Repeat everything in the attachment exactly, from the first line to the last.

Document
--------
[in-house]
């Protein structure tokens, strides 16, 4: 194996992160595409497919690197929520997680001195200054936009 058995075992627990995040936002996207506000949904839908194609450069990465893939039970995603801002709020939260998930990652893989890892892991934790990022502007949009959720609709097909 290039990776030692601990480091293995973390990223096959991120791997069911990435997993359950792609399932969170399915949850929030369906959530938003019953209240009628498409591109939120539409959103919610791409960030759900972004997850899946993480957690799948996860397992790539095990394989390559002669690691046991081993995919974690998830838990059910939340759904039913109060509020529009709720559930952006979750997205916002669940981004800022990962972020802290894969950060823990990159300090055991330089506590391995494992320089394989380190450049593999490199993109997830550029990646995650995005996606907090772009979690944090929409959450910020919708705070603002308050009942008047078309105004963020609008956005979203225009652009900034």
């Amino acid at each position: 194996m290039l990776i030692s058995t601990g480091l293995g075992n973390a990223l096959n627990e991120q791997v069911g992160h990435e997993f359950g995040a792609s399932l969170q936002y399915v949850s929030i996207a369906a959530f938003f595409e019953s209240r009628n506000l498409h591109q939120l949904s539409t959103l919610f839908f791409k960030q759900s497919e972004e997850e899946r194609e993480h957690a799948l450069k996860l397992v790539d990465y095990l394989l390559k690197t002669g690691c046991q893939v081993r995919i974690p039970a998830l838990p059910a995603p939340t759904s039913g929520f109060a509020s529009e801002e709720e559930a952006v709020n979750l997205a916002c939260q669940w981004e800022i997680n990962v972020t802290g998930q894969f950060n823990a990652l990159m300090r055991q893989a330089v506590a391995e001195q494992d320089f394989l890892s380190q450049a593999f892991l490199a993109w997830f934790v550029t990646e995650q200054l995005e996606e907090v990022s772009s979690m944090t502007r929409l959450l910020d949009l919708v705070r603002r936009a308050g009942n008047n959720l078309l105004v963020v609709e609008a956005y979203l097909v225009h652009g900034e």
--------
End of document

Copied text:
[in-house]
């Protein structure tokens, strides 16, 4: 194996992160595409497919690197929520997680001195200054936009 058995075992627990995040936002996207506000949904839908194609450069990465893939039970995603801002709020939260998930990652893989890892892991934790990022502007949009959720609709097909 290039990776030692601990480091293995973390990223096959991120791997069911990435997993359950792609399932969170399915949850929030369906959530938003019953209240009628498409591109939120539409959103919610791409960030759900972004997850899946993480957690799948996860397992790539095990394989390559002669690691046991081993995919974690998830838990059910939340759904039913109060509020529009709720559930952006979750997205916002669940981004800022990962972020802290894969950060823990990159300090055991330089506590391995494992320089394989380190450049593999490199993109997830550029990646995650995005996606907090772009979690944090929409959450910020919708705070603002308050009942008047078309105004963020609008956005979203225009652009900034």
């Amino acid at each position: 194996m290039l990776i030692s058995t601990g480091l293995g075992n973390a990223l096959n627990e991120q791997v069911g992160h990435e997993f359950g995040a792609s399932l969170q936002y399915v949850s929030i996207a369906a959530f938003f595409e019953s209240r009628n506000l498409h591109q939120l949904s539409t959103l919610f839908f791409k960030q759900s497919e972004e997850e899946r194609e993480h957690a799948l450069k996860l397992v790539d990465y095990l394989l390559k690197t002669g690691c046991q893939v081993r995919i974690p039970a998830l838990p059910a995603p939340t759904s039913g929520f109060a509020s529009e801002e709720e559930a952006v709020n979750l997205a916002c939260q669940w981004e800022i997680n990962v972020t802290g998930q894969f950060n823990a990652l990159m300090r055991q893989a330089v506590a391995e001195q494992d320089f394989l890892s380190q450049a593999f892991l490199a993109w997830f934790v550029t990646e995650q200054l995005e996606e907090v990022s772009s979690m944090t502007r929409l959450l910020d949009l919708v705070r603002r936009a308050g009942n008047n959720l078309l105004v963020v609709e609008a956005y979203l097909v225009h652009g900034e």